It would be inaccurate to say that I grew up in a football family. Mac was lucky enough to grow up with a family full of football fanatics, where as my family was originally a baseball family. My uncle Randy, however, was the sole exception. Randy Mckamey was a former star linebacker/safety at Clinton high school, he went on to walk on at Tennessee and he played some practice squad and even got into a game on kick coverage against Akron. He wasn’t a star by any means, but he played with Carl Pickens and he ran through the T on Saturday; thats something. He moved on to coaching high school and has had stops at Clinton, Oliver Springs, Anderson County and is now the head coach at Grace Christian Academy. I am fortunate enough to do the color commentary for the Rams games, which are streamed online live and archived at their website, here. Last weekend they played region rival and fellow undefeated team Harriman. The Rams took control early and won the game with very little drama 35-6. But it was at that game I witnessed the single most dominating performance by a high school athlete I’ve ever seen.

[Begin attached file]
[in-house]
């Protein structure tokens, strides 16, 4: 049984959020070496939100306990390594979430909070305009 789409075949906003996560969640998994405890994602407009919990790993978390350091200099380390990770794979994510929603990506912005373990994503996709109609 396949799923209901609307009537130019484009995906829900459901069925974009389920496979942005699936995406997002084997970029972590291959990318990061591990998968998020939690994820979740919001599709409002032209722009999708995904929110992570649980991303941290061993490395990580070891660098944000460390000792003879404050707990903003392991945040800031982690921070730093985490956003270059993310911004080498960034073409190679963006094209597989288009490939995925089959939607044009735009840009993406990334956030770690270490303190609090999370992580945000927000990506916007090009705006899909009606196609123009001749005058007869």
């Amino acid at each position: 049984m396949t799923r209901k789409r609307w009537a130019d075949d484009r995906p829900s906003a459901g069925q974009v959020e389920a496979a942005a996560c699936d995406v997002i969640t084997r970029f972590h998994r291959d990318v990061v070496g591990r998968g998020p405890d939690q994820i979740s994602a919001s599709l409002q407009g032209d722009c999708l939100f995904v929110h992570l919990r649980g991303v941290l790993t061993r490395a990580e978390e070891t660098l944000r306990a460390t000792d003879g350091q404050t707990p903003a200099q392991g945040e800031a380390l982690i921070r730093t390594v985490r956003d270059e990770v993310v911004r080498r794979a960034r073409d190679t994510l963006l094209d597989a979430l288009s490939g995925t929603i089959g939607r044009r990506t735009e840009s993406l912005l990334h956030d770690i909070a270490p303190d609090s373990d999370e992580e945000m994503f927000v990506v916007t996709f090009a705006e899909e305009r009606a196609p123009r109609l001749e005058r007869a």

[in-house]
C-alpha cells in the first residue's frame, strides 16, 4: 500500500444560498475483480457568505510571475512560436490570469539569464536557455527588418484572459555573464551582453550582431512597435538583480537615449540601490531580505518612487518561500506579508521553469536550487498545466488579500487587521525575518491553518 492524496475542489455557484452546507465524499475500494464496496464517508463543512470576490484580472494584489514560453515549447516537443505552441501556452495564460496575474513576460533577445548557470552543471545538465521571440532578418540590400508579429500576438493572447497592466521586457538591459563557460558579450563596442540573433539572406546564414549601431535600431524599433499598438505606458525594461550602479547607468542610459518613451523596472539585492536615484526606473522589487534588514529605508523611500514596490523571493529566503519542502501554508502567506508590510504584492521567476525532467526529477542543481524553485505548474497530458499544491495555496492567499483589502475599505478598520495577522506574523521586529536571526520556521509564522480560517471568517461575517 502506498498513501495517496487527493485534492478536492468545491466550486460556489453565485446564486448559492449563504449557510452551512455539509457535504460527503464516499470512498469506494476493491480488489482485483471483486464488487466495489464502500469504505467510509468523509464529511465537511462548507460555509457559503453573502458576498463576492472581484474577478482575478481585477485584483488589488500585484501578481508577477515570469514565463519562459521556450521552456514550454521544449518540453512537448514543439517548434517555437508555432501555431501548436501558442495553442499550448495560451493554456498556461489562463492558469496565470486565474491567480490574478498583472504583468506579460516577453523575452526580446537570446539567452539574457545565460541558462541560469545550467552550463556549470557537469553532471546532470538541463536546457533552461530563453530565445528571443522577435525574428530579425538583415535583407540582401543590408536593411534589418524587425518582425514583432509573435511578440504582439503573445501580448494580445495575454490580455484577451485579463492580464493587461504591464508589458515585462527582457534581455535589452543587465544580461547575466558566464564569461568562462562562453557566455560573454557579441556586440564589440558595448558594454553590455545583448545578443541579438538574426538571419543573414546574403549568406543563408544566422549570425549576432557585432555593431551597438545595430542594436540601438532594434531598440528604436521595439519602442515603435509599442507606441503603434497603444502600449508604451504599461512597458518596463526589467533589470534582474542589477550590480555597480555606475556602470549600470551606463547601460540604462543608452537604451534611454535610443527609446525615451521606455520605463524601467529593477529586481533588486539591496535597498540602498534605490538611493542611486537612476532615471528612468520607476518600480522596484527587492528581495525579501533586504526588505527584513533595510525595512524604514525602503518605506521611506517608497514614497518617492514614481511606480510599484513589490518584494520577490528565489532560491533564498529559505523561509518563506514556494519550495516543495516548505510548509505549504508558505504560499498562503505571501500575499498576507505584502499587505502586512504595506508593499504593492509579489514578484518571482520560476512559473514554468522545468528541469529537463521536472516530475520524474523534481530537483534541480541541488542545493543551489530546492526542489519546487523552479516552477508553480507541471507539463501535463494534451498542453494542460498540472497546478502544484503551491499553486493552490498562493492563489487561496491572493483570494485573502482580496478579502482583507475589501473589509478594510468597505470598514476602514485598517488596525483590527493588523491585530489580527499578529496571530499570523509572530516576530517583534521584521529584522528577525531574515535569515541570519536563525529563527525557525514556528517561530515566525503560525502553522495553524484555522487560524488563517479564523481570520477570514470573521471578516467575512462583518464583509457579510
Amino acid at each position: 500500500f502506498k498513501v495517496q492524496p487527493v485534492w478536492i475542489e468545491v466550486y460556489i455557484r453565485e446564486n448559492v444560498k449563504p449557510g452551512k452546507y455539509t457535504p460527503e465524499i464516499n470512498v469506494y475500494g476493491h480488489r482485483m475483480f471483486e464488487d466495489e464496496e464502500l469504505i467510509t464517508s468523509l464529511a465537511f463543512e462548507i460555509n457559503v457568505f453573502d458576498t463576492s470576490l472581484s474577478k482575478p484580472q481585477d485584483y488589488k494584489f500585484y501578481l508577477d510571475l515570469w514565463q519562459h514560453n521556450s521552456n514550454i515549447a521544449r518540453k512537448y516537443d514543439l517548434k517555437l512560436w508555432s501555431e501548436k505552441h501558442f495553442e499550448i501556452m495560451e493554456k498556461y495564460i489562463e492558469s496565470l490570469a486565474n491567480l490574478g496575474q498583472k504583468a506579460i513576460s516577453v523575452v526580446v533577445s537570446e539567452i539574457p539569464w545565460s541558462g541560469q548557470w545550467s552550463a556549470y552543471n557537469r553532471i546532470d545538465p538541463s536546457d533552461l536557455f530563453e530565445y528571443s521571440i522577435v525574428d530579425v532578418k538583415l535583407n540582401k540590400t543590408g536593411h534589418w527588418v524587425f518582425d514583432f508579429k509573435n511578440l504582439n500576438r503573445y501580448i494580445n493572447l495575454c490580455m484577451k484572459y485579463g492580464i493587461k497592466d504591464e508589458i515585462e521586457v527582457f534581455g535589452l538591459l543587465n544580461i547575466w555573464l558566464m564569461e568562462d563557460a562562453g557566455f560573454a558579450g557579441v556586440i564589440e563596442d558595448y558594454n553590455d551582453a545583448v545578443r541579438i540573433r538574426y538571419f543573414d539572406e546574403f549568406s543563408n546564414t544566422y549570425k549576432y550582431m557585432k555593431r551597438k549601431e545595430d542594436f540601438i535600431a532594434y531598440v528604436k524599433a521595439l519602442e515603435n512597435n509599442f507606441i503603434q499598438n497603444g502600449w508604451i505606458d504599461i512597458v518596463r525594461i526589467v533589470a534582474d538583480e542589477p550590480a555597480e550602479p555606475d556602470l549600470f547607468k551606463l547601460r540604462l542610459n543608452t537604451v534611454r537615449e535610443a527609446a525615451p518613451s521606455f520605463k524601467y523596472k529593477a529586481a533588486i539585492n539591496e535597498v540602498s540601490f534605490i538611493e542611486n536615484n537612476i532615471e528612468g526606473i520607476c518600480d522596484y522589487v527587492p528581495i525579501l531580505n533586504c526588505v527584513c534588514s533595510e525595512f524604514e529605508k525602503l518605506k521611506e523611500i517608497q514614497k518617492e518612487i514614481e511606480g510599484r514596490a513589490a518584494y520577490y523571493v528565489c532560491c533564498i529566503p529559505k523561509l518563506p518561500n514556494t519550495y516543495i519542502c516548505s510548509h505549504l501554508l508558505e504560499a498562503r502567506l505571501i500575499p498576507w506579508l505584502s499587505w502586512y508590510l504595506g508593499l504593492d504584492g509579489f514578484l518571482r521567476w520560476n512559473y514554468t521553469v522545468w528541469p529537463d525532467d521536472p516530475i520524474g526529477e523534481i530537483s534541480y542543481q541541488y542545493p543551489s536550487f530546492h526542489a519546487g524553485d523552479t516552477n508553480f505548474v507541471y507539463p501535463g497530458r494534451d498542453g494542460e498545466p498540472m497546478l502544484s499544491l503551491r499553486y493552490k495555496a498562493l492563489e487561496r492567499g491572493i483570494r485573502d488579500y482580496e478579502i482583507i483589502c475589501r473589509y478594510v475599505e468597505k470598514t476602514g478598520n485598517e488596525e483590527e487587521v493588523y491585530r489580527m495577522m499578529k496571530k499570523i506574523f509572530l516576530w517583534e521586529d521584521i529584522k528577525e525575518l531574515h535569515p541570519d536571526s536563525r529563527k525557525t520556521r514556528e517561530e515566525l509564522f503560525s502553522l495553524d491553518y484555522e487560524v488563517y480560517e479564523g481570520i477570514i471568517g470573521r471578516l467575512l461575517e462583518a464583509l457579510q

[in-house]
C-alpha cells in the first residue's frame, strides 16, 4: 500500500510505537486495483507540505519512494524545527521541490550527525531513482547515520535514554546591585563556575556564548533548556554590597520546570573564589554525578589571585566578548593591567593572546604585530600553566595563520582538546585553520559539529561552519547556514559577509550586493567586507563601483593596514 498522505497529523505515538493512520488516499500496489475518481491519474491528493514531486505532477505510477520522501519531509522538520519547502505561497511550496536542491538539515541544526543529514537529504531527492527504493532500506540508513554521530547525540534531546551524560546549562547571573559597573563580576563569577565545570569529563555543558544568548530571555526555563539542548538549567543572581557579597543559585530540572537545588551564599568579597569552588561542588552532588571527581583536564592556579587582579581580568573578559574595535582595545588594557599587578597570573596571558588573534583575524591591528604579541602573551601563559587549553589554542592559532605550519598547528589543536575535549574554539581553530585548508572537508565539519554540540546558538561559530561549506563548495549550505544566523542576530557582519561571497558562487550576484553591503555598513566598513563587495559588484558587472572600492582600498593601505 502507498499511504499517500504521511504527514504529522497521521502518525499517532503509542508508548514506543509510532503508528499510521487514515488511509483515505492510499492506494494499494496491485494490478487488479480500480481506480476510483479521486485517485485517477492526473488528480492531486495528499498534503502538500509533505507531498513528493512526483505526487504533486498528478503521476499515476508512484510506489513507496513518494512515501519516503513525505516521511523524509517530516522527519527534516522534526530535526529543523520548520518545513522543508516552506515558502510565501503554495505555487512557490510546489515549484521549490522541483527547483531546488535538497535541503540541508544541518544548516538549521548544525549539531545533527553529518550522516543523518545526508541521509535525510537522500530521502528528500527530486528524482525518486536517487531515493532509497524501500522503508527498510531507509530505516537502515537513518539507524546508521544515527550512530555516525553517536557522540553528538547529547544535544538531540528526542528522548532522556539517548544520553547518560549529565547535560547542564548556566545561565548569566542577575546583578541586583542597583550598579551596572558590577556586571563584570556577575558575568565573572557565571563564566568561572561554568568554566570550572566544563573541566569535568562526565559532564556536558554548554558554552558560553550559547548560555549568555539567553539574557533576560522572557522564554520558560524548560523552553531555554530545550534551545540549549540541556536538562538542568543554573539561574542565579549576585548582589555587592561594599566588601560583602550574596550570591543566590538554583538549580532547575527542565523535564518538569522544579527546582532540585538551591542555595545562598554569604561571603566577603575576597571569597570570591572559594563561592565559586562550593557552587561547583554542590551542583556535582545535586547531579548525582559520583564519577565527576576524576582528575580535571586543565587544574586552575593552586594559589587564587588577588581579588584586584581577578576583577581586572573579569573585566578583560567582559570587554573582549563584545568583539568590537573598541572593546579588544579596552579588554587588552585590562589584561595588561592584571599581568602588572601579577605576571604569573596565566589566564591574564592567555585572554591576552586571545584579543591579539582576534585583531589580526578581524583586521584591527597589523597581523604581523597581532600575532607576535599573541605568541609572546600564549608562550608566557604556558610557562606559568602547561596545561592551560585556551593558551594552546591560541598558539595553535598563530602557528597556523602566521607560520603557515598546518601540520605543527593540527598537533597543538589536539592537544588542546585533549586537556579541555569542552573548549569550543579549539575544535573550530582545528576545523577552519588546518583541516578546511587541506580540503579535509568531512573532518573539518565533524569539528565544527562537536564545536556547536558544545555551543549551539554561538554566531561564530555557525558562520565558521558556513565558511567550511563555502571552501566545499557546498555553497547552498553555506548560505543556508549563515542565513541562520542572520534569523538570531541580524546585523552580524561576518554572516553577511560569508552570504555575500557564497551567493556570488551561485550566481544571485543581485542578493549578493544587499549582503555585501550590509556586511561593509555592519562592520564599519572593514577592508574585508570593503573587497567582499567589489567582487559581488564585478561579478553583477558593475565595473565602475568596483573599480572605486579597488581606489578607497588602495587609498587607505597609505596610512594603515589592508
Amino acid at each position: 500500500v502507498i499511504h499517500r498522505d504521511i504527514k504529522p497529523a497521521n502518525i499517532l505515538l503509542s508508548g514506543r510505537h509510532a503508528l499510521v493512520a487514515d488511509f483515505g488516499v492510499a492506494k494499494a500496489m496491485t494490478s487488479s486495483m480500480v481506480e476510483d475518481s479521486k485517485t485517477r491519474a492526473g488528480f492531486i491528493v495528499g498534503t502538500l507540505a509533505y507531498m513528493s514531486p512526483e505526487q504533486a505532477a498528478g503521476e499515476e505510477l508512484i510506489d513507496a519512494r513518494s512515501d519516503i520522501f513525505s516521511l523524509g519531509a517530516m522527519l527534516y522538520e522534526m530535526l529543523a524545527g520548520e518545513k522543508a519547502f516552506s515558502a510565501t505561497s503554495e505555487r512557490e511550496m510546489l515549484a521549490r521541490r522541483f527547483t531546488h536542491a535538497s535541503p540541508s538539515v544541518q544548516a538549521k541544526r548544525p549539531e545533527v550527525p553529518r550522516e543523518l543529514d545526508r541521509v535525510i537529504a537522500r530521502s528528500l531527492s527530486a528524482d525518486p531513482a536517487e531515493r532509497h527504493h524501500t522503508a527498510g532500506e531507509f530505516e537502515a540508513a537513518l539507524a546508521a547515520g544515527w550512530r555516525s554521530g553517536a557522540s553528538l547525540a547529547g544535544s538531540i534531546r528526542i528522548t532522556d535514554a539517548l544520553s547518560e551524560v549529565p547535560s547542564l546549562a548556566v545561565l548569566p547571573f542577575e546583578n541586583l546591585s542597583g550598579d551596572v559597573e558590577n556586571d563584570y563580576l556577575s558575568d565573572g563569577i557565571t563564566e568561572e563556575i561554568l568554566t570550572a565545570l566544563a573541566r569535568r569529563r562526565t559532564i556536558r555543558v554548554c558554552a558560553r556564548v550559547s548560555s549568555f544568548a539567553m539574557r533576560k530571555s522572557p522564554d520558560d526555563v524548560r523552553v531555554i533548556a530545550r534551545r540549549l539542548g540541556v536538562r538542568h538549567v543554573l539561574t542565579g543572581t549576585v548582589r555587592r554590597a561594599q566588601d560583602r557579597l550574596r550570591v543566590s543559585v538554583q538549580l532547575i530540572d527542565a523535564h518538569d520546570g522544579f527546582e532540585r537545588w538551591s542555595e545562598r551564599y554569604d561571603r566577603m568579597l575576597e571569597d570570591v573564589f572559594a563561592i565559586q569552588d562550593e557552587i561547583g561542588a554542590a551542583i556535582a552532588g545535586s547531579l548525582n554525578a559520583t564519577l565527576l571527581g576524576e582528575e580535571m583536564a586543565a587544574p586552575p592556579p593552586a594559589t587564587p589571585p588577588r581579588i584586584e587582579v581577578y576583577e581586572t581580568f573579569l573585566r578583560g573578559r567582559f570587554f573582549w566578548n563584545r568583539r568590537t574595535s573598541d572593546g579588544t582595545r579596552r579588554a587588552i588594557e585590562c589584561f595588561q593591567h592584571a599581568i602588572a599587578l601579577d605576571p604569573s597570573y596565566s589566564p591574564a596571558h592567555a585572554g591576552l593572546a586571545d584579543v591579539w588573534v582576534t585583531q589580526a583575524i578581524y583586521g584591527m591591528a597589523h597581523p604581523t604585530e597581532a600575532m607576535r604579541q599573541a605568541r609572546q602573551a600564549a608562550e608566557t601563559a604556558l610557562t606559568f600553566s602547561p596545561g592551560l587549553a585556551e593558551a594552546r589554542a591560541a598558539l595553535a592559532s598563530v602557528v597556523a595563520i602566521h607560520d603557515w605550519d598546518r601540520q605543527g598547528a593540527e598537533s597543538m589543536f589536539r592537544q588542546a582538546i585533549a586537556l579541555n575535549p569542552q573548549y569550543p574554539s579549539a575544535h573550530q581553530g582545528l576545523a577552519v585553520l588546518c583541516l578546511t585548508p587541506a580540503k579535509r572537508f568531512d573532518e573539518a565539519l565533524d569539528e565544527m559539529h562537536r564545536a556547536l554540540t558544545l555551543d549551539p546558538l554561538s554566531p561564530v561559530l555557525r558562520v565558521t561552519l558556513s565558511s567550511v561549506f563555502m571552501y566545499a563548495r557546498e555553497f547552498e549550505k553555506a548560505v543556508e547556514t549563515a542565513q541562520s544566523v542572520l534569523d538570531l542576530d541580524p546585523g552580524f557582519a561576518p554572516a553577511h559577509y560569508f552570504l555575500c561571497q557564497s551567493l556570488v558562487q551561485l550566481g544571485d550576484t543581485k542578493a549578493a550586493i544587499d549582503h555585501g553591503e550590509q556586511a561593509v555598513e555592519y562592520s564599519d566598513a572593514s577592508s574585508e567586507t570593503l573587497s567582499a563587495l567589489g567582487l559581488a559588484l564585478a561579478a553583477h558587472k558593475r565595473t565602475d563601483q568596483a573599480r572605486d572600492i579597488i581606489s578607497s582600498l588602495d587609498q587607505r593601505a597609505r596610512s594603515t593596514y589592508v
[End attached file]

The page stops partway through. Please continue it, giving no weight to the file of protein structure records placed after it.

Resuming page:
If you’ve ever played any competitive sport you’ve seen this happen. If you were good, then perhaps you were actually fortunate enough to experience it. Players talk about just “being in a zone,” when they play exceptionally well, yet can’t explain it. Ladies and gents, on Friday, October 16th number twelve Davis Frank was in the zone. He recorded 24 tackles 8 tackles for loss 6 sacks 2 forced fumbles and 2 blocked punts. Granted, this is single-a football in the hills of east Tennessee, it’s not like he was going against Michael Oher at right tackle. But the other team was doing everything they could to stop him. They chipped him with backs, they double teamed him, they held him, clipped him, did everything but give him a water cooler to the face; and they couldn’t stop him. He stopped the run, rushed the passer, even pulled the quarterback down by his jersey from while he was on his back.It was total domination from beginning to end, and it was a lot of fun to watch. Frank is listed at 6’3″ 210lbs. He’s got the build to add weight to and maybe even get into that 225lbs range. He has a really nice first step that would allow him to play rush linebacker in a 3-4 set, maybe at the college level.